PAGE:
The Bread Of Life In John 6

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The Bread of Life in John 6


 Bread is one of the great symbols of the Passover season, and it is connected with the spring festival in various ways. First, of course, there is the unleavened bread that is eaten during this time. Second, there is an old tradition that Abraham's three special visitors (Gen. 18) arrived just before the time of Passover, and that Abraham's hospitality to them set a pattern later followed by God in His gracious dealings with Israel in the wilderness [2, pp. 16, 19]. As Abraham had water brought for the guests (Gen. 18:4), God gave the Israelites water from a rock; as Abraham served bread to them (verse 6), God fed Israel with manna; and as Abraham escorted the visitors toward Sodom (verse 16), God accompanied His people in the pillar of a cloud and pillar of fire.

Discussion and Analysis

Jesus spent all day every day in ministry to others. When He came out to breakfast after prayer, He would begin to serve others. If He was not healing people and casting out demons, He was teaching them a new way of life. When He was finished speaking, the people flooded Him with questions and He gave a few more hours to answer them. Jesus was always giving, always serving, always making Himself available to all people to meet their spiritual and physical needs. So too, the bread of life can be properly accessed in a life of service and giving.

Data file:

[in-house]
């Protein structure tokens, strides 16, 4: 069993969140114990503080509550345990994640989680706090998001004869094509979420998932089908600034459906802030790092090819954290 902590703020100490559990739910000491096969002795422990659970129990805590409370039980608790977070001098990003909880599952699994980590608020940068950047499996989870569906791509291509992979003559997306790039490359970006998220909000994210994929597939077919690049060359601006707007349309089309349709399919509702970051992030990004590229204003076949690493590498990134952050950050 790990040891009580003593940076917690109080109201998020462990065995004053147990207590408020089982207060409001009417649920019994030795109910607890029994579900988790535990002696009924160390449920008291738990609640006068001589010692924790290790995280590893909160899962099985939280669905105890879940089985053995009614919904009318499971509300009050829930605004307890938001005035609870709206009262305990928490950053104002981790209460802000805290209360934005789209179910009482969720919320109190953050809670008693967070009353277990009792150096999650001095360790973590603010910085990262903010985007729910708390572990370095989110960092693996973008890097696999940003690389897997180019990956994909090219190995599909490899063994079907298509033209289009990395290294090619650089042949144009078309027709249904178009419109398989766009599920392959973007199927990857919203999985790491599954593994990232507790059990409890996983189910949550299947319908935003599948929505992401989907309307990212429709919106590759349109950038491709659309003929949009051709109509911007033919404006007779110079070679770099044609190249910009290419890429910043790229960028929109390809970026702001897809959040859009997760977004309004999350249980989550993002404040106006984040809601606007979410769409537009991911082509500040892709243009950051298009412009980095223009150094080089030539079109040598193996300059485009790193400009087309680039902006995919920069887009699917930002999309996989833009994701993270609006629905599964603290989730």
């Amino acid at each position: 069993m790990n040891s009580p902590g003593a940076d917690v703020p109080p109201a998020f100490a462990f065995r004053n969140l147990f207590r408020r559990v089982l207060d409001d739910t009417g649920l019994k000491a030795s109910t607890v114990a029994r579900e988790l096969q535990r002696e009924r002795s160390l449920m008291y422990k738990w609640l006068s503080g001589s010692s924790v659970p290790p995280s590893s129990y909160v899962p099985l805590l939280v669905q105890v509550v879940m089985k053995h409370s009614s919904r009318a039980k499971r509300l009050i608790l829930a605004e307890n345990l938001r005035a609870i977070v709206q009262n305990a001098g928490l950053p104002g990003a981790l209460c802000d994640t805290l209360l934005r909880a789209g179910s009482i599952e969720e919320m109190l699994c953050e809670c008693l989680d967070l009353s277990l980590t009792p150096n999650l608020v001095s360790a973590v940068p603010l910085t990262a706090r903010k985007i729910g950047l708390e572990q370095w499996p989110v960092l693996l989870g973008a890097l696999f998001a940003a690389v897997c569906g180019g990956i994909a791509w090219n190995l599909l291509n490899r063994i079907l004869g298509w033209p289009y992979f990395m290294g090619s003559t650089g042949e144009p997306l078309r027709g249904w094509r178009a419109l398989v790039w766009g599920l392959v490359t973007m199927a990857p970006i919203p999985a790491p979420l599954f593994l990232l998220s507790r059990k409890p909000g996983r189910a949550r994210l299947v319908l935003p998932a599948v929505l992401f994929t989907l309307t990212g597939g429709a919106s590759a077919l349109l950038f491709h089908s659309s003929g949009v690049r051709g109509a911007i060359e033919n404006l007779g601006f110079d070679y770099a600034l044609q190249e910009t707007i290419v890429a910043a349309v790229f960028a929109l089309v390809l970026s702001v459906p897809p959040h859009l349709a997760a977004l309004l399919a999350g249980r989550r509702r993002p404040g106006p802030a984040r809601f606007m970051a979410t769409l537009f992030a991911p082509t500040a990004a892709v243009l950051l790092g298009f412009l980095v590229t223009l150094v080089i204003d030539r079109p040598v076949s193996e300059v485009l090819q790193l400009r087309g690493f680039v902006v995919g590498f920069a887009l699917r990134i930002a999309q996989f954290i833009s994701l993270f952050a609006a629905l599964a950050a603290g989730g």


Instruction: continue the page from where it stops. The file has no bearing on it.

Many people live in this life with no real direction and purpose. Few Christians really know the purpose of why they are on earth. Most people are simply living and wandering around aimlessly. It is vital to discover not only God's general will but also His personal will for you in His kingdom plan. Only in living in your purpose can you really be fully satisfied. Only by walking in the will of God each day can we really cease to be hungry.

The Bread of Life: John 6:25-51

What does it mean to say that Jesus is the Bread of Life?

After the miracle of the feeding of the five thousand (Jn. 6:1-21), many of the people who had received the bread followed Jesus to Capernaum (6:24). There, in the town's synagogue (6:59), Jesus encountered the people, some of whom had wanted to make Jesus king on the previous day (6:15).

Overall, the discussion in the Capernaum synagogue did not go well: "after this many of his disciples turned back and no longer walked with him" (6:66). What caused this quick transformation from wanting to acclaim Jesus king to rejecting him entirely? In essence, this was a problem of unfulfilled expectations: because of Jesus' failure to fulfill their expectations, they rejected that which Jesus offered, which paradoxically was actually far better than what they had originally wanted. Jesus said to them; "I am the bread of life. Whoever comes to me will never hunger, and whoever believes in me will never thirst.

If Jesus was born of earthly parents ...
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